That moment when we realized that as of tomorrow, "Back to the Future" will be a movie about the past.
Jeez Louise, that 30 years slipped by quickly. Now, don't get the wrong idea. It's not like I'm some big "Back to the Future" fan. I saw it once when it came out in 1985 and that was plenty. Never saw either sequel.
Which raises the question of why I would choose to spend Wednesday, October 21, 2015 - the date of the action in "Back to the Future II" watching the original. Why, indeed?
Because all three were showing at the drive-in!
Not to sound like a dinosaur, but the last time I went to the drive-in, it was with my parents in a station wagon, my sisters and I were all wearing our pajamas and you had to hook a speaker to the window of the car to hear the movie.
Are you kidding? I'd been dying to go to the Goochland Drive-in since I first heard that there was a drive-in within a (more or less) reasonable driving distance. Here was my opportunity.
After feeding my hired mouth, my fellow movie fan and I headed westward ho to join the throngs in front of the colossal screen facing a parking lot. Because we were in a car and not an SUV or truck, we got to park in the front rows, where some people were setting up chairs in front of their cars. In the back, truck beds were full of family members in chairs and under blankets.
Not us. The whole point, to me anyway, was watching a movie in my car, albeit not in my pajamas. We moved our seats back, reclined the seat backs and got as comfy as if we were in Barco-loungers on wheels. Tuning in to the radio station for the drive-in, I unexpectedly heard Casey Kasem doing his top 40 show. Wait, this man is dead, right?
Dead or not, they were playing a show from '78 or '79 because Casey mentioned the new Barry Manilow album "Even Now" and played the treacly "Can't Smile Without You," saying it was up to number 17 on the chart. Some things are better left forgotten.
We strolled the grounds before the movie began, inspecting the DeLorean parked near the snack shack (license plate: TIMELSS) and talking about the likelihood of seeing any familiar faces (not a one). Good thing we'd eaten because the lines at the snack bar stretched into the parking lot.
Just after the half moon rose in the sky, the announcer (sounding a lot like the guy we'd paid to get in) came on and welcomed the regulars and the new faces and mentioned that it was Joe's 15th birthday. Immediately, horns began honking because this is apparently what you do at the drive-in.
Promising us 13 minutes of "bonus material," the show began with a vintage cartoon about concessions, complete with drawings of cups of soda, twinkling with carbonation. Ooh, effervescence.
That was followed by a cartoon with an evil, mustachioed villain stealing a girl and taking her to the sawmill to cut in half, but luckily the Dudley Do-Right hero managed to save her after getting assistance from an embarrassing caricature of a native American ("How!").
Both of these came across as pure '60s, but from there, it was all about 1985.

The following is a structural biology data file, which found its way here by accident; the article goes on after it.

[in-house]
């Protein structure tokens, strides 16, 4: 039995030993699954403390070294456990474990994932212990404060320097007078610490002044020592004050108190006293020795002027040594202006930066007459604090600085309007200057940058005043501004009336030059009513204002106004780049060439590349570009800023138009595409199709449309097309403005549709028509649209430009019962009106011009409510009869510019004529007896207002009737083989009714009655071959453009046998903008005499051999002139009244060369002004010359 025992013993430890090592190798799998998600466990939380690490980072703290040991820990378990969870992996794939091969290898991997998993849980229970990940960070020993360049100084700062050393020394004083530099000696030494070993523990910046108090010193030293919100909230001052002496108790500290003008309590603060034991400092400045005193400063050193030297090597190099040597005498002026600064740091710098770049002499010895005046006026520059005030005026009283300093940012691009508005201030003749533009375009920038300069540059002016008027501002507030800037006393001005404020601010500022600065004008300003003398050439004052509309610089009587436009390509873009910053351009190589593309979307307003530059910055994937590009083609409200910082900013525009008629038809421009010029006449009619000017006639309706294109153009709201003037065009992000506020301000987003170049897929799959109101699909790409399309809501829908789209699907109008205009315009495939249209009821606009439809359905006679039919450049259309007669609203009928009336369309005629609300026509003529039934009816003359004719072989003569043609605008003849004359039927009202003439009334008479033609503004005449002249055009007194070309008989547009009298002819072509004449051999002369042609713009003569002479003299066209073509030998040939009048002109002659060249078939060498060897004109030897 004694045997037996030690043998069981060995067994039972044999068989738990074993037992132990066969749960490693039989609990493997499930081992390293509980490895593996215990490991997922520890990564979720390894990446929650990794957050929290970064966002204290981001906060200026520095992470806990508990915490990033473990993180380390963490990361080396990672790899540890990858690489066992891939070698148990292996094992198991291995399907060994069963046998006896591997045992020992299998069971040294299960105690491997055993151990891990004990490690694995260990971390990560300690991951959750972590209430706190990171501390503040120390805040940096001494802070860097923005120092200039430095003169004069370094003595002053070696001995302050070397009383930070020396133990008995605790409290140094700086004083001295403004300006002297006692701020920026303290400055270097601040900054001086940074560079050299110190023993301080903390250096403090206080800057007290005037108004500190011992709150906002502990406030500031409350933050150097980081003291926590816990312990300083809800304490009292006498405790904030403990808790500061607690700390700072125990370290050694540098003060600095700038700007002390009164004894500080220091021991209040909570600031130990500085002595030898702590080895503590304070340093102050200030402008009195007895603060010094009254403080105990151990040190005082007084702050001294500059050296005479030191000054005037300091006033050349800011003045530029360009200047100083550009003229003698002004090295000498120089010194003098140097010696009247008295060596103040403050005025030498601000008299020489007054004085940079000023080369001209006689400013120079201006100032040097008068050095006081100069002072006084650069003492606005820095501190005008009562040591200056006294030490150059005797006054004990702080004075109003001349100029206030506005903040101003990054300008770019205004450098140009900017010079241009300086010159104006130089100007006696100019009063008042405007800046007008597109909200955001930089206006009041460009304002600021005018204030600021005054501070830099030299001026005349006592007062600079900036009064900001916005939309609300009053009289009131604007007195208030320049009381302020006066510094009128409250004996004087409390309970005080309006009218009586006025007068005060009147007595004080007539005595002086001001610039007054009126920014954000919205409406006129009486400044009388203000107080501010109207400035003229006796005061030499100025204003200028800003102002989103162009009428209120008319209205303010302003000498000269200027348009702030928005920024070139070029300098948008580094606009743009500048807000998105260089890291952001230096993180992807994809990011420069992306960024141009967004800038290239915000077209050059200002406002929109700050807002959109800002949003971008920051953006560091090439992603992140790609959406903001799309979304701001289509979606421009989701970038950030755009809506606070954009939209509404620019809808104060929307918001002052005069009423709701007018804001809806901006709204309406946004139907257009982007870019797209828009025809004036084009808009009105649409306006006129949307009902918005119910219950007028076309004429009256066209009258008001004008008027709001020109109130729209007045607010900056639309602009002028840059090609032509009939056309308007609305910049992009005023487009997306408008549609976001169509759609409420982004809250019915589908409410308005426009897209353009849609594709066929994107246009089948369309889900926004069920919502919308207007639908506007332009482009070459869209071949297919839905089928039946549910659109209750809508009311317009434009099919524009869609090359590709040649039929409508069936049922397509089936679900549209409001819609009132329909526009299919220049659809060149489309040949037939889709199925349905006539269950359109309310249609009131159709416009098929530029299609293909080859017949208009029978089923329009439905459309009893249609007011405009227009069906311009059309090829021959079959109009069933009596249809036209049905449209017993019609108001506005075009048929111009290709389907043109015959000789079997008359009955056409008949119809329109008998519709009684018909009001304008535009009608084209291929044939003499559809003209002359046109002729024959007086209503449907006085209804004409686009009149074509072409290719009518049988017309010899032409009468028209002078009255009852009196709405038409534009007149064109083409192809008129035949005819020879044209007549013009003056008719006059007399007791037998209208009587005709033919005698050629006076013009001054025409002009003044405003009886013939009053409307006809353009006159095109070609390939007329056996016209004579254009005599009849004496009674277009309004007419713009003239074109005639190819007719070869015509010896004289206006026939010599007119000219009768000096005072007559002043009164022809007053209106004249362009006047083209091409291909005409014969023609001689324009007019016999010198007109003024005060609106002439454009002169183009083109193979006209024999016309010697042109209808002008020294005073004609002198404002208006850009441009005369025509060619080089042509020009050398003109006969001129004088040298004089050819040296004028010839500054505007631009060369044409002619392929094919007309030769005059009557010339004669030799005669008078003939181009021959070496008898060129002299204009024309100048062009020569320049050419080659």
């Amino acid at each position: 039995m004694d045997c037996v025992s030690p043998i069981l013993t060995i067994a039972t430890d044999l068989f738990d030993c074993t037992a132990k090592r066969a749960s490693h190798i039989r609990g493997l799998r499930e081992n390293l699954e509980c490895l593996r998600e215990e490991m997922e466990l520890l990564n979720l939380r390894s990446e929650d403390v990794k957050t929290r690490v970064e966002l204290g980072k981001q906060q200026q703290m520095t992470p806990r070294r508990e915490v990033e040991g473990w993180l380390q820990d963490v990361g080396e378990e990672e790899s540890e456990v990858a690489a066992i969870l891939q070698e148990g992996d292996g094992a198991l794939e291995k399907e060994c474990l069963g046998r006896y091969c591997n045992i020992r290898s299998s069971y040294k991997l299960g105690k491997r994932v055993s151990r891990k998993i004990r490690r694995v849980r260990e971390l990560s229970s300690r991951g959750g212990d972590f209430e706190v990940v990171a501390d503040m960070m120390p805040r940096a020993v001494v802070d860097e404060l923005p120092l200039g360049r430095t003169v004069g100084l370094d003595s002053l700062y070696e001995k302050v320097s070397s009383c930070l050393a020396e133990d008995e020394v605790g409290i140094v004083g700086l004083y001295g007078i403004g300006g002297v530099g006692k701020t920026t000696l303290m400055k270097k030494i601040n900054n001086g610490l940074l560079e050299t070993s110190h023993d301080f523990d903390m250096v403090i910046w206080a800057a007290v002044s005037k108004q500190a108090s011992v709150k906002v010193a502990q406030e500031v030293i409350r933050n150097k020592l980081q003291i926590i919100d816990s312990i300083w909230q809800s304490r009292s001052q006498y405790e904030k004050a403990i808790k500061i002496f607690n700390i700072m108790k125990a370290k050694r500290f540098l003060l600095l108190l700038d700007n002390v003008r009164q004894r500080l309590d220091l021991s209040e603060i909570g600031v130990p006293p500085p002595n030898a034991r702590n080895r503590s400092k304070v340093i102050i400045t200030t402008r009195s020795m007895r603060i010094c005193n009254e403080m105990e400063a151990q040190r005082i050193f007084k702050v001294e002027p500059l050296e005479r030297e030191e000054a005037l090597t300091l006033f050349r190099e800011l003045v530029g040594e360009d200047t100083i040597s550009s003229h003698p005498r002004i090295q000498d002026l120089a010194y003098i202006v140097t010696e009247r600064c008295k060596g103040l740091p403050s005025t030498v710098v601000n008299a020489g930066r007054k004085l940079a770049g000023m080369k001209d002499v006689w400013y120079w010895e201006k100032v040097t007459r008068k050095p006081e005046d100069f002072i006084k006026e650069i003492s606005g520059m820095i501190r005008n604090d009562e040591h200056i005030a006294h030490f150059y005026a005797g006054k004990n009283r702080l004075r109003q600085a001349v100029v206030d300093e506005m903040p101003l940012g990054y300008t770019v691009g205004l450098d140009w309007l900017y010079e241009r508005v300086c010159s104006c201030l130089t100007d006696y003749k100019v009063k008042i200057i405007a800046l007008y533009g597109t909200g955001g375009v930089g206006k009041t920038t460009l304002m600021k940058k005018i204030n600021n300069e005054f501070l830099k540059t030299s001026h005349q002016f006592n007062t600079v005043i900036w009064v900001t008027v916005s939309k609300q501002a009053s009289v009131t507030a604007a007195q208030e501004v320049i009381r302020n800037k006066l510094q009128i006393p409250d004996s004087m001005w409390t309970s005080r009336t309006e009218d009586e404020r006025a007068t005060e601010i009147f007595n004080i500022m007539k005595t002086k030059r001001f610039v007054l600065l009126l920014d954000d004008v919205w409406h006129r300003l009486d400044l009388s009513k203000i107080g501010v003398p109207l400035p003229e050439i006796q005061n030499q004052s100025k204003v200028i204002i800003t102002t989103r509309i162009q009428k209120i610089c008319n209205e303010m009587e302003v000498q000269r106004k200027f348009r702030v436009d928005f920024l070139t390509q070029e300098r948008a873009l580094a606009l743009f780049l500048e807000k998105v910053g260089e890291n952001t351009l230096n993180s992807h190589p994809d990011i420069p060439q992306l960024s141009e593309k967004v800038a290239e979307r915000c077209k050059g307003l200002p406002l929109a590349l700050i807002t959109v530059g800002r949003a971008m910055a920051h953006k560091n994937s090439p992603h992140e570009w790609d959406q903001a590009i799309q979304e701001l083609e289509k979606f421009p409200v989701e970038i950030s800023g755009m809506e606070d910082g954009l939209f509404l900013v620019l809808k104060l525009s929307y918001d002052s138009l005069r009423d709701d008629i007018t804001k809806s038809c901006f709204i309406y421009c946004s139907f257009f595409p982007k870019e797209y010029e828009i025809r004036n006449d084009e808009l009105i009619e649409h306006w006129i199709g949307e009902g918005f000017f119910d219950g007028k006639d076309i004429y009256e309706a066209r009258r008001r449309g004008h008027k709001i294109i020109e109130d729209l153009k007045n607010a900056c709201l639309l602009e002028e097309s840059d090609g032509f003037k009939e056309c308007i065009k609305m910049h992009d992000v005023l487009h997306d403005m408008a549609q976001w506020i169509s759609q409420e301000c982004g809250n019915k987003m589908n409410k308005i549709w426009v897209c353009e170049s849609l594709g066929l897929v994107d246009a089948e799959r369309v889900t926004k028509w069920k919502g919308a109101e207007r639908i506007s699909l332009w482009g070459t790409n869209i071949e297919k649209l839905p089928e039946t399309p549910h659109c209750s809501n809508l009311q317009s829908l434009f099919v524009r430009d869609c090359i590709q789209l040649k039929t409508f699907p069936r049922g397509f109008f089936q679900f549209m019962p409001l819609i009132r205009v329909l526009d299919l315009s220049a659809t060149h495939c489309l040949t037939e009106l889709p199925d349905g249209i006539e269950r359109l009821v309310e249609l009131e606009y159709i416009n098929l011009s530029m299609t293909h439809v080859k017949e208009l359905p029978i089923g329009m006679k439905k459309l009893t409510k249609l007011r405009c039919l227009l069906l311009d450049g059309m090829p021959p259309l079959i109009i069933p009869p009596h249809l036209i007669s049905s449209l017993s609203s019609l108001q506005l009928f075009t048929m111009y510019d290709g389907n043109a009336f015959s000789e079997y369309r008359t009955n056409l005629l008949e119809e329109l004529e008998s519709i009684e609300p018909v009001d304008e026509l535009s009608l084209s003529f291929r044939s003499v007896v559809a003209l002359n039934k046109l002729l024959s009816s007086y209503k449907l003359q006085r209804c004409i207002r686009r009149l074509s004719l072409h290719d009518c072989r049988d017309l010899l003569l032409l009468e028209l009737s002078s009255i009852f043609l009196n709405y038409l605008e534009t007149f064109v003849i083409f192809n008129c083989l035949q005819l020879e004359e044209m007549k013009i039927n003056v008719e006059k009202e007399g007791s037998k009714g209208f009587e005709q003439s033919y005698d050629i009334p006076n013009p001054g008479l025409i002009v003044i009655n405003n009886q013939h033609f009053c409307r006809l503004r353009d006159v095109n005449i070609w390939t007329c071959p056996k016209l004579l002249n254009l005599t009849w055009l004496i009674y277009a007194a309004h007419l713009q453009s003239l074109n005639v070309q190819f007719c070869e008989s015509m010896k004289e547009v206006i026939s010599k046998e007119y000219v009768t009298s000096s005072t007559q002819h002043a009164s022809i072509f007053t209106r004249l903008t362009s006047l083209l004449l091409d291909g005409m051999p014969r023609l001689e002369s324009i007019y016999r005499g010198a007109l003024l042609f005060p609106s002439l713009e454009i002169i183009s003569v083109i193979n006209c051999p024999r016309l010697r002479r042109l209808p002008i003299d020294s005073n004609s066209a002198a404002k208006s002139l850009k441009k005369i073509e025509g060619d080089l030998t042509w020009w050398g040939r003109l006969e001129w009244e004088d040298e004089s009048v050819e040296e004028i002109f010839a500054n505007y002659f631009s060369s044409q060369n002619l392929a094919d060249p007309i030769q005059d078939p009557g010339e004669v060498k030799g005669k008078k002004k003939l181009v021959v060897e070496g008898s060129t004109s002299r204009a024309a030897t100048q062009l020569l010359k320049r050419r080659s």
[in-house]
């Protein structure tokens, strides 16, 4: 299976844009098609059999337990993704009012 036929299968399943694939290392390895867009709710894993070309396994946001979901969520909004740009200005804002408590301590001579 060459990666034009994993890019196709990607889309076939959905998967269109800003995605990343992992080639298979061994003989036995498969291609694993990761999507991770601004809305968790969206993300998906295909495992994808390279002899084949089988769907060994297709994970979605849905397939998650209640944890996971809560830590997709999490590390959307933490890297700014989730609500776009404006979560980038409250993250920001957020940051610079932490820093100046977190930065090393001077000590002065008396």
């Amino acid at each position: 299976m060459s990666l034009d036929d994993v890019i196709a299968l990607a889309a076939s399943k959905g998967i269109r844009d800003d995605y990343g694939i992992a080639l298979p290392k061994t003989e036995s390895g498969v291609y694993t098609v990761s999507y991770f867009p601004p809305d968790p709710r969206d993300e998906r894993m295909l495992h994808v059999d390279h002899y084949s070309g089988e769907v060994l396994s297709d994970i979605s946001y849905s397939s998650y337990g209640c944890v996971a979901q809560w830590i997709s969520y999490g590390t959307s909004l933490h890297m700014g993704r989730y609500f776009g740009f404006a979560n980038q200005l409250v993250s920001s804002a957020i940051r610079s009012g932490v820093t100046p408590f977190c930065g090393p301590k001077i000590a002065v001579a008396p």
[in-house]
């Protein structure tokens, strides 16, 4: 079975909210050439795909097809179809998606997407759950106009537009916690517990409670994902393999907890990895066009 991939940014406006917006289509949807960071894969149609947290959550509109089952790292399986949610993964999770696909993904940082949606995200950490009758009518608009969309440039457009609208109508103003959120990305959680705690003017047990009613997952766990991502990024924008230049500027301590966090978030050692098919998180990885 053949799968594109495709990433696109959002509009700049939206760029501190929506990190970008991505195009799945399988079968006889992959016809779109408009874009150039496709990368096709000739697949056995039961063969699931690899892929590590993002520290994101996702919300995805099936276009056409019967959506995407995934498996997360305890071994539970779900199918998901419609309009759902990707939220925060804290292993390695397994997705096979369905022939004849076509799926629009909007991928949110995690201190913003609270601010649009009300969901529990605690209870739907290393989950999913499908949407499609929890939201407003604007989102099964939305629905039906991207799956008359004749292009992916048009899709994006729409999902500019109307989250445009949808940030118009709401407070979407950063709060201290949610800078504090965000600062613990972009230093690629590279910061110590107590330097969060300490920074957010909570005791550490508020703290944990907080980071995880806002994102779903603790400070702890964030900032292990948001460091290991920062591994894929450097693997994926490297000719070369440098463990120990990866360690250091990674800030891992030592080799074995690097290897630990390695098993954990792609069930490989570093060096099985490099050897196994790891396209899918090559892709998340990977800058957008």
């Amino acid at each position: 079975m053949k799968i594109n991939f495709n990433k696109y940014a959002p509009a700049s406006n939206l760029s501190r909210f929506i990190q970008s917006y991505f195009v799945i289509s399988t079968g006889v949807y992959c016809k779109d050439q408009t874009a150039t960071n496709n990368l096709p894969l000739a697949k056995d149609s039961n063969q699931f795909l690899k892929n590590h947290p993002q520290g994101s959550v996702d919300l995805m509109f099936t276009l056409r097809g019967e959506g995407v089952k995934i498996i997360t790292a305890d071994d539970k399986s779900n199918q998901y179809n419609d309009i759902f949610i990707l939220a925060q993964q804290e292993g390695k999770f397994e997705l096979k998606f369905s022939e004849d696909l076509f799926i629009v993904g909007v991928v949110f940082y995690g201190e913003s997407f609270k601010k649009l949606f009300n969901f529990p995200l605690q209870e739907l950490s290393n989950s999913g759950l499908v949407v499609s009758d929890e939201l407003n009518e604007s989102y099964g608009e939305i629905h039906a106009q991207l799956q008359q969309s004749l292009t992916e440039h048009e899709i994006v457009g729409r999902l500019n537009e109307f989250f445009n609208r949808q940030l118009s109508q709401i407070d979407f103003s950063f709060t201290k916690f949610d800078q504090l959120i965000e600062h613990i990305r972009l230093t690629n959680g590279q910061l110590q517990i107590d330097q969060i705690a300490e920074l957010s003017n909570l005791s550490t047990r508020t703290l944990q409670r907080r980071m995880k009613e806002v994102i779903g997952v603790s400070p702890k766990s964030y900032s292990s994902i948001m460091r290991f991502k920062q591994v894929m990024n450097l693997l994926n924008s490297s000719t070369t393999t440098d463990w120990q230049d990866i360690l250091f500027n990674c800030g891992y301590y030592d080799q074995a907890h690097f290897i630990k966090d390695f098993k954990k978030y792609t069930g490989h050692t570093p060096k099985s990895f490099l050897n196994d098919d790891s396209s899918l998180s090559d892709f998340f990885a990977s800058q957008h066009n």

There was an old commercial for the first Sony Walkman, advertised as "the size of a cassette!" We saw a Michael J. Fox Pepsi ad and a Clearasil ad with two pimply teen-aged girls lamenting their skin and their social life.
A commercial for Calvin Klein jeans featured Brooke Shields saying that she when she had money, she bought CK jeans and if she had a little left over, she paid rent. Little did I remember then that Calvin Klein was mentioned in the movie because Marty McFly wears CK underwear.
We got to see the full video for Madonna's "Material Girl," in all its Marilyn Monroe-aping splendor. Keith Carradine, who remembered he was in it?
I kid you not, we saw an ad for DeLorean and another for the new Jeep, a steal at $6765. We saw yet another ad with Michael J. Fox, this one for Diet Pepsi and featuring a lot of billowing smoke and rain-slicked roads.
Finally, we got down to brass tacks and the drive-in's cardinal rules appeared on the screen.
Cherish friends and family
Visit our snack bar - nothing over $3.75!
My guess is they're okay with you forgetting the first two, but not that last one. And in a bid to seem very 2015, they also carry gluten-free items (although they go as high as $6, so fair warning), about the last thing I'd expect at a drive-in.
So, wow, "Back to the Future." First off, I remembered almost nothing about the particulars of the film, certainly not that Crispin Glover was in it. It's not like it was ever high art, for goodness' sake, it was a Robert Zemeckis film.
Plenty of establishing '80s details: references to Reagan, big hair, skateboarding, loud guitars, but also lots of what would be considered politically incorrect now: calling black characters "spooks," relentless bullying, a near-rape scene in a car.
Christopher Lloyd's character Dr. Brown had most of the best lines - "Look! There's a rhythmic ceremonial ritual coming up!" referring to a school dance or "No wonder your president has to be an actor. He's gotta look good on television" - and, by far, the best hair.
I'd like to say I stayed for all three movies, but why would I? A 1989 version of what 2015 would be like couldn't possibly be any better represented than a 1985 version of what 1955 (see: references to "reefer addicts") was like and I prefer to dream bigger (as instructed).
Because time is in flux and all of a sudden, the future is today. The good news is, I spent it at a drive-in.